Completion of reading assignments should be encouraged by the nature of the other assignments. In many cases, most students will not have read the text before coming to class and this should be expected by the teacher. But if the assignments can be done by using information provided by the text, then that is usually when the text will actually be read if a student has a need for it. However, if a student is capable of performing satisfactorily without reading the text, then it is not worth taking the time to reason with the student on the benefits of reading it. At the same time, the teacher needs to be very aware of what the text says so that students have the ability to refer back to it when they fail to remember the lecture. If something is said in class that is not in the text, the teacher should be very clear that the students need to know something that is only accessible in class and a handout should usually be given. Generally, reading assignments should never be considered formally optional, but the teacher should assume that the students believe that it is.
Listening assignments are of high value and should be assigned on a regular basis. This type of assignment will strengthen a mind’s natural tendencies: The intuitive will search for the large concepts in the work being perceived and the analytical will search for the details that were talked about in class. What results are universal and general reinforcement, practical application, subliminal and conscious contextual analysis, and relaxation of the mind while still keeping it relatively active within the subject of music theory.
Since this type of assignment is fundamentally what the students are learning to do, (whether performance, composition or education) the teacher should be much clearer on the importance of listening than he should be of reading. A good strategy to keep these assignments on a high priority with the students is for every test to ask whether the listening assignments were completed or not and have the answer be for a small credit. This encourages them to complete the assignment before the evaluation since many will have good intentions of completing the assignment in an unforeseen future. Here, there is obviously the issue of students lying on their evaluation, but this can easily be corrected not by appealing to the student’s moral standards, but to their pride: Simply point out to blatant foolishness of not completing the assignment. If a student is not passionate enough about music to even enjoy an end result once a week, then they clearly should not try to make a living with it and should rethink their future for their own sake and the sake of their current or future family.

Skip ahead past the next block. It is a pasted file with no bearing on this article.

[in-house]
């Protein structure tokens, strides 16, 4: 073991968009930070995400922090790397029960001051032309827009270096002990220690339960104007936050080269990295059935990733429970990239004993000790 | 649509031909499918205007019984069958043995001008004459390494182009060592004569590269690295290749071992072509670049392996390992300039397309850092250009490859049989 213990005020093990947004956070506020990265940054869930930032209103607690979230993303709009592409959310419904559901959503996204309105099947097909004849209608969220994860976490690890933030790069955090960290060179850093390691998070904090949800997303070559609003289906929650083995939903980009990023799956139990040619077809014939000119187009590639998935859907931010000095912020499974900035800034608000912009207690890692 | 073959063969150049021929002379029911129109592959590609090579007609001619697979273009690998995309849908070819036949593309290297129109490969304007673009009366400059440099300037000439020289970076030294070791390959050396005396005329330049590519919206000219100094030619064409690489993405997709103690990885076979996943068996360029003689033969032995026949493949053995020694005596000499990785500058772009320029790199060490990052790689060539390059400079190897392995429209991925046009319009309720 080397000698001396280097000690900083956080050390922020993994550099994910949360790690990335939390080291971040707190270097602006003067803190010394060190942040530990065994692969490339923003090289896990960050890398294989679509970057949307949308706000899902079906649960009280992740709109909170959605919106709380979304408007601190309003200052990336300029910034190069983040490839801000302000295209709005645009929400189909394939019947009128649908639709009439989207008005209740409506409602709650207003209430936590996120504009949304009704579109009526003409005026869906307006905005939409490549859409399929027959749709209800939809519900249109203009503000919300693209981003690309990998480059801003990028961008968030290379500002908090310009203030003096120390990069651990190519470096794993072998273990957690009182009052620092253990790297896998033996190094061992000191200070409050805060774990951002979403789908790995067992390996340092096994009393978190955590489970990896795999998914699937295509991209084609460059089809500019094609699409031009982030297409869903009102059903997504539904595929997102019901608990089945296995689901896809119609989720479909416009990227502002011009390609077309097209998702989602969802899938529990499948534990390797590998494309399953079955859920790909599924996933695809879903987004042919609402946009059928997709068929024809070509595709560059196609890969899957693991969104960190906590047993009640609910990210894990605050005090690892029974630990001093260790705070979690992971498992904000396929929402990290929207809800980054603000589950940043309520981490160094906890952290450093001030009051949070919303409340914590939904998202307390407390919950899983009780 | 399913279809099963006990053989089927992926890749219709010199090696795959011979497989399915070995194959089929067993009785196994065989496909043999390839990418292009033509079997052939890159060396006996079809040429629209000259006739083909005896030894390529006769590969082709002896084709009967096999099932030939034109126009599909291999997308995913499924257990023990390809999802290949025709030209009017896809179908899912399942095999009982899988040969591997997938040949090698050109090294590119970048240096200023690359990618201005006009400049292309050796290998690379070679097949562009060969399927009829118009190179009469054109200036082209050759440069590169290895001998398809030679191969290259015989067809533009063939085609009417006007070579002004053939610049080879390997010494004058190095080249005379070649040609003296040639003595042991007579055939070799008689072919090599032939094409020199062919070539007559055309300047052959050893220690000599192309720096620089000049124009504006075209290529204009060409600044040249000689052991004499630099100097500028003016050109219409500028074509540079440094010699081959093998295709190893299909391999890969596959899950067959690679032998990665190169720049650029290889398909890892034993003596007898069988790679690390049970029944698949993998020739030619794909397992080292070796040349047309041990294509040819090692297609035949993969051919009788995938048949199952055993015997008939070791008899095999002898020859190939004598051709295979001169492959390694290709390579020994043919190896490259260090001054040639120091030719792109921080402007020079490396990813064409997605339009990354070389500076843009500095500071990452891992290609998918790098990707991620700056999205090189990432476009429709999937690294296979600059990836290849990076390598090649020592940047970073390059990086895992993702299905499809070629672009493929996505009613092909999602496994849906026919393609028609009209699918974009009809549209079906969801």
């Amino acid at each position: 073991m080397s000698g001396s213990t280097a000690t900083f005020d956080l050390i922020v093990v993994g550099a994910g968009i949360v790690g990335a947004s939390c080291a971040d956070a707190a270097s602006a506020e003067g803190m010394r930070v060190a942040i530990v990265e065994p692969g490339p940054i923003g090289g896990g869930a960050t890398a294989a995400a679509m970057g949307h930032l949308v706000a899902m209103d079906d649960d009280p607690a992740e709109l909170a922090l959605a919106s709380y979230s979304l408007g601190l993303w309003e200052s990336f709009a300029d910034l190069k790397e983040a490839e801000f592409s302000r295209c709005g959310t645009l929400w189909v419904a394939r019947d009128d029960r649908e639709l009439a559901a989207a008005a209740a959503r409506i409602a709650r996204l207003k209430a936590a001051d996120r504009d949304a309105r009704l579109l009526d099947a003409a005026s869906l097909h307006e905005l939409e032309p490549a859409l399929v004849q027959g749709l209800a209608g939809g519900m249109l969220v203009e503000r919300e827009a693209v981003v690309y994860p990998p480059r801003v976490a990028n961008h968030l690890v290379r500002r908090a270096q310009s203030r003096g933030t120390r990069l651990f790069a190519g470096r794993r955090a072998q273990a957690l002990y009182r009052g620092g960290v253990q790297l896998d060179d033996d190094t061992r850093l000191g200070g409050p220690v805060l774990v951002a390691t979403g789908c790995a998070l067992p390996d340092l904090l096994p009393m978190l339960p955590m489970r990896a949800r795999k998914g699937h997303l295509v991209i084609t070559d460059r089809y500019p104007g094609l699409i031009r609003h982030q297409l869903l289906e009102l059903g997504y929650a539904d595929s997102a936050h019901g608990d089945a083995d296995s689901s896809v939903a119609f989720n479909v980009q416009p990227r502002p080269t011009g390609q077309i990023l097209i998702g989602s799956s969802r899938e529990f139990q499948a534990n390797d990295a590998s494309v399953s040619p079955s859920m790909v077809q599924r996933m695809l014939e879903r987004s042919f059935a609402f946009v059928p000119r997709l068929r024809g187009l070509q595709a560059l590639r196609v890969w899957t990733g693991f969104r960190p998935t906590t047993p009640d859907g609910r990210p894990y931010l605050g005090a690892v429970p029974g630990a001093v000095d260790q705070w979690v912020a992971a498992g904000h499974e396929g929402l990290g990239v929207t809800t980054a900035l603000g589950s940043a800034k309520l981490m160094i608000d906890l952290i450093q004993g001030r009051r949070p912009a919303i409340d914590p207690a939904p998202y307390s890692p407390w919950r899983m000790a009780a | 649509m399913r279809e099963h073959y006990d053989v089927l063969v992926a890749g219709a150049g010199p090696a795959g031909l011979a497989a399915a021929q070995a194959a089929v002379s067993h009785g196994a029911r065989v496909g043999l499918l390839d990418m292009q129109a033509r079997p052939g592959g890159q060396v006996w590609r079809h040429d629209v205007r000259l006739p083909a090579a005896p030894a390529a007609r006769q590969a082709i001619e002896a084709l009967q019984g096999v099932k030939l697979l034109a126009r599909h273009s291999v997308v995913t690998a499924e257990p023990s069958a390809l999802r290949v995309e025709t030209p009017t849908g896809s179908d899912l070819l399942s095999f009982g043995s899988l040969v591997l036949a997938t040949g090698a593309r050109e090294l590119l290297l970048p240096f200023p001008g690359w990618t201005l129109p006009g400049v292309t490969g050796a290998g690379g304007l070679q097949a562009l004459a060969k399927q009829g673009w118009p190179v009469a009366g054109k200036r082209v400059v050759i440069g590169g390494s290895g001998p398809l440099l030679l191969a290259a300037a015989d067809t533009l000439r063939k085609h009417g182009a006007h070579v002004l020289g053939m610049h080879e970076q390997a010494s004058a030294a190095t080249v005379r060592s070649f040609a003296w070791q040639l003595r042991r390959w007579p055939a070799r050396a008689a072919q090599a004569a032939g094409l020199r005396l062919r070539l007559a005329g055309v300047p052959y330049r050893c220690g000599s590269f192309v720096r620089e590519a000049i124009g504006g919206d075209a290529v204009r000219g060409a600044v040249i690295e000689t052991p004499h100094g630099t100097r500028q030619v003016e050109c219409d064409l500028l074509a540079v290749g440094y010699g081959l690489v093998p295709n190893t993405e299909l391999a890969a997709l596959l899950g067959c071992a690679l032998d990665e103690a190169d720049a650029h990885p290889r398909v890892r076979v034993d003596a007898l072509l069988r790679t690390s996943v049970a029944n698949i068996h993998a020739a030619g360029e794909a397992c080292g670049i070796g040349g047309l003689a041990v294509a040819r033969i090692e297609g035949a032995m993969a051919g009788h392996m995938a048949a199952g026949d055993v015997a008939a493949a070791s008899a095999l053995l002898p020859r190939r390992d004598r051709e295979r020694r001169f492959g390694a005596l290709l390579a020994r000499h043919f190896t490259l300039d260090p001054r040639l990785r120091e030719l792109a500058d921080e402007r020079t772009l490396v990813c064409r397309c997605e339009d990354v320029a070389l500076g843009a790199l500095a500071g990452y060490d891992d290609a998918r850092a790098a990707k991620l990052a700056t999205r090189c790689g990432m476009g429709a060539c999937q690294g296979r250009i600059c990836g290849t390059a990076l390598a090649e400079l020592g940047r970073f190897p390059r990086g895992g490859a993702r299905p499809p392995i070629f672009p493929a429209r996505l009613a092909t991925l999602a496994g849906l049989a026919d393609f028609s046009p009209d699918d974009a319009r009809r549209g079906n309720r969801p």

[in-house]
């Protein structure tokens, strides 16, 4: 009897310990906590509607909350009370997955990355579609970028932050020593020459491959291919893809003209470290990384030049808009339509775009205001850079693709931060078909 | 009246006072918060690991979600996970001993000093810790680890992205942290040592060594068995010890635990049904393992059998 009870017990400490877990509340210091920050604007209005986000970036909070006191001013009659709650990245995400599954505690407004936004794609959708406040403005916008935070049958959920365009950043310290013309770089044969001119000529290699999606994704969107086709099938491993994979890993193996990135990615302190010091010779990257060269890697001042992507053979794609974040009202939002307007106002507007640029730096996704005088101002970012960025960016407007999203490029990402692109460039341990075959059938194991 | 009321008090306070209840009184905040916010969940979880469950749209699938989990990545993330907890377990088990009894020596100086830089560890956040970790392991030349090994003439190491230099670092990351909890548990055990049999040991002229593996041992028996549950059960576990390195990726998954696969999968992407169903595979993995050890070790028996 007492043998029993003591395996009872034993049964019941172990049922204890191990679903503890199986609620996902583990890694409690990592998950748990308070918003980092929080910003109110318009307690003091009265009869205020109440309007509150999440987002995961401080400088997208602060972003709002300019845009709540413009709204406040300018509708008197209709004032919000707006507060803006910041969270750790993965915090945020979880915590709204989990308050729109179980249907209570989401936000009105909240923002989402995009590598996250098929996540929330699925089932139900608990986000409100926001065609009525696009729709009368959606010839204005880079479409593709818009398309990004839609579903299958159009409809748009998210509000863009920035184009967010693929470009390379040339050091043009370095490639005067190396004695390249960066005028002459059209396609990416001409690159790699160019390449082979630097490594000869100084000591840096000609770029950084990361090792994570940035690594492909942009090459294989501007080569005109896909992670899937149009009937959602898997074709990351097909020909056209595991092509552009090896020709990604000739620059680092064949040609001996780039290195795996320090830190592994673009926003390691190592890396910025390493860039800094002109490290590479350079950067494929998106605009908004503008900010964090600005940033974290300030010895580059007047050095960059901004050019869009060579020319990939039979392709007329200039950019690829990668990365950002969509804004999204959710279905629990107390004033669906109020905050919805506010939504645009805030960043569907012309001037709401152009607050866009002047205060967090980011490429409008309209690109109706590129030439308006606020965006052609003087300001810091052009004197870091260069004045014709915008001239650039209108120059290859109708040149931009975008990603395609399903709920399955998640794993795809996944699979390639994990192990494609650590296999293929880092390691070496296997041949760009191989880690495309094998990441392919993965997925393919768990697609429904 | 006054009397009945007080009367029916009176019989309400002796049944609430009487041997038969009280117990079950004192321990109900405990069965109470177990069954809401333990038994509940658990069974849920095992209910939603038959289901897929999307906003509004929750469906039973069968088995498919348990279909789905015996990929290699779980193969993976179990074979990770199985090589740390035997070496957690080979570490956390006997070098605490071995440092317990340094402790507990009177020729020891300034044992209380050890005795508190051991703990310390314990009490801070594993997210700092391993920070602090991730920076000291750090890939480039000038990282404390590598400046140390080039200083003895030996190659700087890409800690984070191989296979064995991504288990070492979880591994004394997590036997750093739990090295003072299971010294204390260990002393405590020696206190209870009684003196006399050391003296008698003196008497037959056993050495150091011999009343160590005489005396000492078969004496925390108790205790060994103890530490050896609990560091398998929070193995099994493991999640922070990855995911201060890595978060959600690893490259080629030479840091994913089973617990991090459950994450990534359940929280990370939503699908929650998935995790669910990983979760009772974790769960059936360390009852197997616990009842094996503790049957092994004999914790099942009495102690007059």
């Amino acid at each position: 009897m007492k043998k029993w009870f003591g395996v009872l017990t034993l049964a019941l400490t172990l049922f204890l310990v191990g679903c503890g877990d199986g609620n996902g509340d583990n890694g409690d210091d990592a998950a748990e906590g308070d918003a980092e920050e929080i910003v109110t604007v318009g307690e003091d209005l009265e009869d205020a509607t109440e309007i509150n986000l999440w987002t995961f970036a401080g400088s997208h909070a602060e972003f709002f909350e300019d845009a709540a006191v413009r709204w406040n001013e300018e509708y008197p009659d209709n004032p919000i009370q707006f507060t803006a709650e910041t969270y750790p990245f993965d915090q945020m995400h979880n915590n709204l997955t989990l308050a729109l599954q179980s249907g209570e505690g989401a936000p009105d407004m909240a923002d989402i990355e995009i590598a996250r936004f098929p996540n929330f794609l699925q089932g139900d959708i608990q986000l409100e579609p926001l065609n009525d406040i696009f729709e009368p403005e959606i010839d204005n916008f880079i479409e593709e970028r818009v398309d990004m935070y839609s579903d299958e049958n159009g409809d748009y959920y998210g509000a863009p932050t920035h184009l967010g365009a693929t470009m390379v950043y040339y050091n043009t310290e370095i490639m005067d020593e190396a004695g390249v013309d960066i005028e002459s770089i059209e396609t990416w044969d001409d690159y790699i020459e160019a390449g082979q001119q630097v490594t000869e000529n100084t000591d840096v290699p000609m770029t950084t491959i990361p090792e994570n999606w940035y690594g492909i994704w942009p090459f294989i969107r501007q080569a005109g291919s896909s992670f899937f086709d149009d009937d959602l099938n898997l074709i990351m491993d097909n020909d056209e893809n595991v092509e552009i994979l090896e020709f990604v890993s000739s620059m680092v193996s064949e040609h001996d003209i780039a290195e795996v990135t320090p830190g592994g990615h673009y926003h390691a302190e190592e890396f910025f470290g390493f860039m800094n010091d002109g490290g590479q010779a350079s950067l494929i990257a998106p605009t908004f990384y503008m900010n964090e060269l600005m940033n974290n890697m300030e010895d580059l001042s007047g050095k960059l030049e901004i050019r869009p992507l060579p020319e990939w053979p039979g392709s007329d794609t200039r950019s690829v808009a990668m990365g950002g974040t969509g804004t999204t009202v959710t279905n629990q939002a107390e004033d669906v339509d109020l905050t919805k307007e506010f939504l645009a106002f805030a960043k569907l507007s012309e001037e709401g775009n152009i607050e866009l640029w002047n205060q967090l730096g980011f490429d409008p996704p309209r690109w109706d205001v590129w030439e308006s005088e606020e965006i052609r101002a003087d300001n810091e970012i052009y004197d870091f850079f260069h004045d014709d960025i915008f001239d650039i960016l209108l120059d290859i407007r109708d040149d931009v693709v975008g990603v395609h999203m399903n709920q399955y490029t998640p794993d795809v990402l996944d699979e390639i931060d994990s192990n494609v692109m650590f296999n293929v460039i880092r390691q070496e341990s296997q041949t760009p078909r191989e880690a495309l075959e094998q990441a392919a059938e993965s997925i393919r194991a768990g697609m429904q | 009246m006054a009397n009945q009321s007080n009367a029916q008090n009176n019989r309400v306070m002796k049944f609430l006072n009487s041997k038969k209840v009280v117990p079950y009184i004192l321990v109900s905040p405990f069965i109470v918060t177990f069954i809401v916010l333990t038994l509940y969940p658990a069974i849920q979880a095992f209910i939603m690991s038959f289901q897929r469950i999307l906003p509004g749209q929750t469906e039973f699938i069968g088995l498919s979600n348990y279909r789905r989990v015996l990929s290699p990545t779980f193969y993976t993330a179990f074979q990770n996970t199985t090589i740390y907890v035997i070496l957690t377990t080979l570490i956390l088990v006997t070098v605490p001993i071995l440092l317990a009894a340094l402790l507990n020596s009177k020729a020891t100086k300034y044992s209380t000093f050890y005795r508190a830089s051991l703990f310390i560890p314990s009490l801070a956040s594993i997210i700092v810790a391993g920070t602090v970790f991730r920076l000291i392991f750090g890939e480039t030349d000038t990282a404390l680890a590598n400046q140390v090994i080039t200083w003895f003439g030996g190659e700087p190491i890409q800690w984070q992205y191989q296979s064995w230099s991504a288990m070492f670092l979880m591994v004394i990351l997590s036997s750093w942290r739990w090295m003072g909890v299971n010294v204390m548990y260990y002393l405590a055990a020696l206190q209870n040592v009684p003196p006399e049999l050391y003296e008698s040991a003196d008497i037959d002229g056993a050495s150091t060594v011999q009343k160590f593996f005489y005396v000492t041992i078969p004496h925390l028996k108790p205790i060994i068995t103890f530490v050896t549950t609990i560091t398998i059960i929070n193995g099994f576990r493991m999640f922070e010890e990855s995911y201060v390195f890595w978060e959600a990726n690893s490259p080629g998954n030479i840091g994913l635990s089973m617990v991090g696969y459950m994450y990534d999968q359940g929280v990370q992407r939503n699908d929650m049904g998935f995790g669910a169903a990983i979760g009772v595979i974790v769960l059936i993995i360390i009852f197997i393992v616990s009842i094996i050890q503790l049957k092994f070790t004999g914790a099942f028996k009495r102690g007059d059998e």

A problem with assignments that is not addressed enough is that the student does not know the value of them and the student must be told. A student should not have to do an assignment if they have not a least heard the practical application to their field of study. If they do not understand the explanation then they do not need to, but the teacher must be able to give a reason and make that information available. “Because I said so,” is not an acceptable reason because a teacher’s words are anthropomorphic and subject to the judgment of other humans whether they are well developed or not. Conjuring a sufficient reason must be part of constructing the assignment and should be given with the assignment.
Answering fair questions from unmotivated students